Economy & Innovation

News about the economy, business, and innovation happening in the St. Louis region.

(UPI/Bill Greenblatt)

Updated 5:09 p.m. March 28, 2011 with additional reasons for leaving the board:

The St. Louis Business Journal reports other reasons for Busch's departure:

"For personal and health reasons August Busch IV has decided not to seek re-election at the annual shareholders meeting," A-B spokeswoman Marianne Amssoms said.

As updated 3:30 p.m. March 28, 2011:

The former CEO of Anheuser-Busch Cos., August A. Busch IV, will be leaving the board of Anheuser-Busch InBev following the annual shareholders' meeting, Bloomberg News reports:

The world’s largest brewer will ask investors on April 26 in Brussels to approve Olivier Goudet, chief financial officer of Mars Inc., and Paul Cornet de Ways Ruart as directors for a four-year term, according to the convening notice published on the company’s website. Goudet and Cornet will replace Jean-Luc Dehaene and Arnoud de Pret on AB InBev’s board, which will have 12 members following the departure of Busch.

The St. Louis Post-Dispatch, via the Associated Press, reports that the move is unrelated to the negative publicity surrounding Busch since the death of his girlfriend from a drug overdose late last year.

Busch's board seat was always considered a courtesy after Anheuser-Busch was sold to InBev in 2008, as InBev's board went to 13 seats from 12 previously. It will now revert to 12. Busch's term had always been scheduled to end next month, the newspaper said.

 

(via Flickr/Bernt Rostad)

"Chicago's Craft Beer" is the tagline gracing the top of the website of Goose Island Beer Co., but, with an announcement today involving St. Louis fixture Anheuser-Busch, that tagline of origin may become a little muddled.

(via Flickr/zappowbang)

The Occupational Safety and Health Administration is citing an Anheuser-Busch InBev can plant subsidiary in suburban St. Louis for several violations after two accidents in which employees suffered amputations.

OSHA said Wednesday that one worker at Metal Container Corp. in Arnold lost fingers in machinery. A second lost a foot in a forklift accident.

(UPI/Bill Greenblatt)

Updated at 1:10 p.m.  March 22, 2011 with comment from Nixon.

Missouri is receiving $27 million in federal money to boost small business growth and job creation.

The State Small Business Credit Initiative supports state-level, small business lending programs and is part of the Small Business Jobs Act signed by President Obama last fall.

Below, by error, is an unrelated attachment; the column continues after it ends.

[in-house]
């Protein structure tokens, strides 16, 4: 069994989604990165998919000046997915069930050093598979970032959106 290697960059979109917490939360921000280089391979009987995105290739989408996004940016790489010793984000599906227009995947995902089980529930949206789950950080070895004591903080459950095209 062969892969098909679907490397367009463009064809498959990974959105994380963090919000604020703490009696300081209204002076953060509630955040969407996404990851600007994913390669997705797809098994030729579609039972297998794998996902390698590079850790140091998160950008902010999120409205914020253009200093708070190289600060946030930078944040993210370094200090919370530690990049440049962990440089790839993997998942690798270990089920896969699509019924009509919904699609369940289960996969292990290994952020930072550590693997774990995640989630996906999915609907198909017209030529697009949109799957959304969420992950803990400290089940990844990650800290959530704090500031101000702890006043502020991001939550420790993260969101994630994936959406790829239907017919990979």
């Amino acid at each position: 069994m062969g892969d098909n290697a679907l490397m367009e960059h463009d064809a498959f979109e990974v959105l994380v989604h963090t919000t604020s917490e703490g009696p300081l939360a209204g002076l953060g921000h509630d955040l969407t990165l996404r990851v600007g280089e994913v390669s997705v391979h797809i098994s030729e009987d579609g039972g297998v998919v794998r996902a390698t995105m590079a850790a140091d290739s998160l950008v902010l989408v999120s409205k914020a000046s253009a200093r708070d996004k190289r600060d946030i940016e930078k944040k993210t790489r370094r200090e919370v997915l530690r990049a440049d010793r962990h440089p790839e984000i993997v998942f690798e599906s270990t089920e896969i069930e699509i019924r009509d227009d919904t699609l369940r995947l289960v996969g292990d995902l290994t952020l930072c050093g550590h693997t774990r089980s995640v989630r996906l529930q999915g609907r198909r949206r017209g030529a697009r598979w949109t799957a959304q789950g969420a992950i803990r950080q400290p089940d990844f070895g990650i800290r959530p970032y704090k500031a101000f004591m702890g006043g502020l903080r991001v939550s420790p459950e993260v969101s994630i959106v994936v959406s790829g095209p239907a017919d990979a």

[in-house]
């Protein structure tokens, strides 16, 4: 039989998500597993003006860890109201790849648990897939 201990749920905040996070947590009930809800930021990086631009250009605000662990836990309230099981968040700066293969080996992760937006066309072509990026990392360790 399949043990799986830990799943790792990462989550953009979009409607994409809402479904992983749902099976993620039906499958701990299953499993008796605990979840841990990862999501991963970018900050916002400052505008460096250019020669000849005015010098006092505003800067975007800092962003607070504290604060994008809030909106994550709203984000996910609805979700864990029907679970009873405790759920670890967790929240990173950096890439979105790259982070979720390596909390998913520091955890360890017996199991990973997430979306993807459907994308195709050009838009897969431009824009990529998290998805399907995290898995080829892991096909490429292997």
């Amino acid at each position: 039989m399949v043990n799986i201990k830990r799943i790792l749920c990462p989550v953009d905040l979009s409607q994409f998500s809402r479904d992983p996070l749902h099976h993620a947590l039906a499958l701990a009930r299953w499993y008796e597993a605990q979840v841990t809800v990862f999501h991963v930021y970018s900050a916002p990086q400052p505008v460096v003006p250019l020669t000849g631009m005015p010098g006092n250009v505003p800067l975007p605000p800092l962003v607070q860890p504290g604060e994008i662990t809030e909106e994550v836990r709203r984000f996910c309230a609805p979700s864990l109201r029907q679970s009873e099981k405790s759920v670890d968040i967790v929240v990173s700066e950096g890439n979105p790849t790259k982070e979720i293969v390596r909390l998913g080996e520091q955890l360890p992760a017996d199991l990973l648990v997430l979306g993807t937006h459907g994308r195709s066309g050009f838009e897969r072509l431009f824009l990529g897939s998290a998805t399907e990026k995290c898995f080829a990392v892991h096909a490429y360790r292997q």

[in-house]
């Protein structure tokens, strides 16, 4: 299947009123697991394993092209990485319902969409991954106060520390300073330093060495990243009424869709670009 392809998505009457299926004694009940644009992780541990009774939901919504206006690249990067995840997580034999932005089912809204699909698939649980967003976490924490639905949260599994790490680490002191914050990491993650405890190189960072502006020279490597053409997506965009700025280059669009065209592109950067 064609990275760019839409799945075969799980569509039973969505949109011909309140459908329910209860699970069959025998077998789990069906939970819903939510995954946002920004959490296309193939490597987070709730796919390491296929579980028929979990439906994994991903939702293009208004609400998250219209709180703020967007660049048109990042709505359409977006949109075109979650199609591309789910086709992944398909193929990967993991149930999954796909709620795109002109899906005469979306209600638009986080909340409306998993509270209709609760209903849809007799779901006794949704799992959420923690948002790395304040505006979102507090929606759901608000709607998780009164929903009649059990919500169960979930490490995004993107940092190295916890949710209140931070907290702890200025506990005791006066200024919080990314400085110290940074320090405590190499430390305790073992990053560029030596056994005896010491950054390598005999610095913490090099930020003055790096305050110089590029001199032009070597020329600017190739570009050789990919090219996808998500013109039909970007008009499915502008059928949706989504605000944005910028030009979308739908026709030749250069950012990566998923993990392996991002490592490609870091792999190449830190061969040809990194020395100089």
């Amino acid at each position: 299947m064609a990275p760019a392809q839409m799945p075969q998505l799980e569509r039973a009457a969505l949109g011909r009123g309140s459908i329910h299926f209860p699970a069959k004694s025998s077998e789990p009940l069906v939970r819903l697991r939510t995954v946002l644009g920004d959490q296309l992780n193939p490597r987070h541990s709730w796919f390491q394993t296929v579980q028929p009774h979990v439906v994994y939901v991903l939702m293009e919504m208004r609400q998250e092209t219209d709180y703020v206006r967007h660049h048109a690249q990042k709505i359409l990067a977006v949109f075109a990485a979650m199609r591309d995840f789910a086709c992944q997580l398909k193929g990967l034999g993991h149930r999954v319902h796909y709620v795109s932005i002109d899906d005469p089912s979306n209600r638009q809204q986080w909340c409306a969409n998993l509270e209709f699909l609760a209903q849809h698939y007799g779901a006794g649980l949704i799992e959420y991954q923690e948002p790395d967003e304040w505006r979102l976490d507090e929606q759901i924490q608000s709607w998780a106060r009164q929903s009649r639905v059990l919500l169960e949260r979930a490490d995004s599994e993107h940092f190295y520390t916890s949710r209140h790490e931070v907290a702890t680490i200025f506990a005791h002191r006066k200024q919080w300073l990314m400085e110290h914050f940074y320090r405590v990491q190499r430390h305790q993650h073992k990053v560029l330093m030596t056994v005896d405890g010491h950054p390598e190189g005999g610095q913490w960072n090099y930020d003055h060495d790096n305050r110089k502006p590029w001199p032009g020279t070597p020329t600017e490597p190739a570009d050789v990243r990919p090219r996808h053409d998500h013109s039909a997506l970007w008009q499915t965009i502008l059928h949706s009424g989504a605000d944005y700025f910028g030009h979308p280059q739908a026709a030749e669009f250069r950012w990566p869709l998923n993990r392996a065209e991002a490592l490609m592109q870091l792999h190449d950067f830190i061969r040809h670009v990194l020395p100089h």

(via Flickr/pasa47)

AT&T Inc. is about to become the largest cellphone company in the U.S. The company says it will buy T-Mobile USA from Deutsche Telekom AG in a cash-and-stock deal valued at $39 billion.

Right now AT&T is the second largest wireless carrier, behind only Verizon Wireless. AT&T expects its acquisition to take a year to close.

(via Flickr/Daniel Leininger)

Data released today by the U.S. Bureau of Labor Statistics brings both positive and negative information to light about unemployment in the St. Louis Mo. - Ill. Metropolitan Statistical Area.

Some areas of industry gained jobs, while others lost, and, though the unemployment rate for the area in January 2011 was slightly higher than the national average, total employment in the area has gone up slightly over the past year.

(Missouri Senate Website)

Missouri lawmakers are expected to debate controversial right-to-work legislation this week.

One bill would prohibit closed-union shops, in which all employees must pay fees for union representation. The Senate sponsor is Republican Luann Ridgeway of Smithville.

(via Flickr/Robert Scoble)

Updated 2:12 p.m. March 11, 2011 to include Overstock.com information.

Amazon.com has made good on its threat to cut ties with Illinois affiliates because of a new law requiring the online store to collect sales taxes.

Amazon notified its Illinois partners Friday that it will stop doing business with them on April 15. It calls the tax law "unconstitutional and counterproductive.

e-MagineArt.com | Flickr

The former chairman and CEO of St. Louis-based KV Pharmaceutical Co. has pleaded guilty to two federal charges of misbranding drugs.

The U.S. Attorney's office says that 69-year-old Marc S. Hermelin entered the pleas Thursday. He was sentenced to one month in prison and a $1 million fine and agreed to forfeit $900,000 to the federal government.

KV Pharmaceutical manufactured generic prescription drugs, including a pain relief and opiate drug called morphine sulfate.

(via Flickr/public.resource.org)

Illinois consumers may find themselves paying sales taxes on some Internet purchases under a new state law.

The law says sales taxes must be charged when people buy from online retailers through an Illinois-based partner. For instance, an Illinois business might sell products through Amazon.com.

Online businesses generally don't charge state sales taxes. Illinois customers are supposed to pay it directly to the state, but they rarely do.

Late last week, Joe Edwards announced that he’s stepping down as the Chairman of the Loop Special Business District after 30 years leading the board.  He stopped by St. Louis on the Air today to chat about his decision and what’s next for the six-block district along Delmar that’s been designated “One of the 10 Great Streets in America” by the American Planning Association.

(via Flickr/aka Kath)

The Illinois Department of Transportation (IDOT) and the Federal Railroad Administration (FRA) will host the last open house tomorrow to answer questions about the high-speed rail project between St. Louis and Chicago.

The public meetings, which began March 1, are aimed at answering questions about a recent environmental study. The study evaluates the impact of adding a second track to the high-speed route.

(UPI/Bill Greenblatt)

Missouri’s exports grew by 35 percent last year, and the state’s governor is visiting several businesses today to spread the news.